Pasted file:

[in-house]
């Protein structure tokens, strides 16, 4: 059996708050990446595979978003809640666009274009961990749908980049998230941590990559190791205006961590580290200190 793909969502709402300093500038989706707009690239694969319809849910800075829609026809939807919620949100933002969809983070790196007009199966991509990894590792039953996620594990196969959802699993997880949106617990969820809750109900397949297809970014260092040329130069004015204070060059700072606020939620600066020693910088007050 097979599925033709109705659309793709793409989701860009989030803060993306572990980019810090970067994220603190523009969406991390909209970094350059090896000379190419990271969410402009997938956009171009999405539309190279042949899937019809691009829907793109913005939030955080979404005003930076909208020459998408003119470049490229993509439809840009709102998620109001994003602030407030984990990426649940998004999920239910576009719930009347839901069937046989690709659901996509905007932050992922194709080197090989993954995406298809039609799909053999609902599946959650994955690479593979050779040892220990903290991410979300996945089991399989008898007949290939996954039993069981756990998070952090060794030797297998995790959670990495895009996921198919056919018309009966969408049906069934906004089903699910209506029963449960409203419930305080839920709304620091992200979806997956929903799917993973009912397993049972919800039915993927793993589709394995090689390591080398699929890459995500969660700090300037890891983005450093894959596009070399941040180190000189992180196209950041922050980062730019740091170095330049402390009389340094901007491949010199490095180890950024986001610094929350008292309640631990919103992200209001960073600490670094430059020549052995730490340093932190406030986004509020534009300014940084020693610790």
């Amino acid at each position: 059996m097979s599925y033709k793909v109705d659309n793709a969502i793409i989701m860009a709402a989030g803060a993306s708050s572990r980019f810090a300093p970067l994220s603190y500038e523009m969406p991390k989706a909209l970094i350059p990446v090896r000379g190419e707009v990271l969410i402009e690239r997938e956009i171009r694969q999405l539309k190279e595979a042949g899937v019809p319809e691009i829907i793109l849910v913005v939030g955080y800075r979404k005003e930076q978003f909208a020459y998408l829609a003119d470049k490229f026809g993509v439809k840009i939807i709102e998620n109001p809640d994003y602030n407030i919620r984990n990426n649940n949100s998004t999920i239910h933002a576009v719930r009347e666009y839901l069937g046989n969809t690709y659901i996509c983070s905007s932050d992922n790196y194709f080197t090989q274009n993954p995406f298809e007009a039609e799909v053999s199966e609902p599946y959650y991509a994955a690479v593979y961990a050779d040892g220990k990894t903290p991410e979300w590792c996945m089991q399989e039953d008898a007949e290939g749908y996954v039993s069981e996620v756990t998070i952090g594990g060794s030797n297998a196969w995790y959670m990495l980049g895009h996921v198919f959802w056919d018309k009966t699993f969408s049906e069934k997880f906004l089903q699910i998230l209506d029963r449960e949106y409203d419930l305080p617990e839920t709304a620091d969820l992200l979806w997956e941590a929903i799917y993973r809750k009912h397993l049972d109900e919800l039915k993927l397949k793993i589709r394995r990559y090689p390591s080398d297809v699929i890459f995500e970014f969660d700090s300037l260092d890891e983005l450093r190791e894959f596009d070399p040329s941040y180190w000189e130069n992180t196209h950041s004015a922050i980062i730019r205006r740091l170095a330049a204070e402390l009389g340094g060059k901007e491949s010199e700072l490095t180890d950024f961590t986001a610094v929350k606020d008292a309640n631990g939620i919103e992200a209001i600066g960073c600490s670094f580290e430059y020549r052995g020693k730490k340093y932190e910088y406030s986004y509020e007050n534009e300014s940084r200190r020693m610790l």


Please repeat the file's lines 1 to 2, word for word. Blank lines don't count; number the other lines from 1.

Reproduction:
[in-house]
């Protein structure tokens, strides 16, 4: 059996708050990446595979978003809640666009274009961990749908980049998230941590990559190791205006961590580290200190 793909969502709402300093500038989706707009690239694969319809849910800075829609026809939807919620949100933002969809983070790196007009199966991509990894590792039953996620594990196969959802699993997880949106617990969820809750109900397949297809970014260092040329130069004015204070060059700072606020939620600066020693910088007050 097979599925033709109705659309793709793409989701860009989030803060993306572990980019810090970067994220603190523009969406991390909209970094350059090896000379190419990271969410402009997938956009171009999405539309190279042949899937019809691009829907793109913005939030955080979404005003930076909208020459998408003119470049490229993509439809840009709102998620109001994003602030407030984990990426649940998004999920239910576009719930009347839901069937046989690709659901996509905007932050992922194709080197090989993954995406298809039609799909053999609902599946959650994955690479593979050779040892220990903290991410979300996945089991399989008898007949290939996954039993069981756990998070952090060794030797297998995790959670990495895009996921198919056919018309009966969408049906069934906004089903699910209506029963449960409203419930305080839920709304620091992200979806997956929903799917993973009912397993049972919800039915993927793993589709394995090689390591080398699929890459995500969660700090300037890891983005450093894959596009070399941040180190000189992180196209950041922050980062730019740091170095330049402390009389340094901007491949010199490095180890950024986001610094929350008292309640631990919103992200209001960073600490670094430059020549052995730490340093932190406030986004509020534009300014940084020693610790």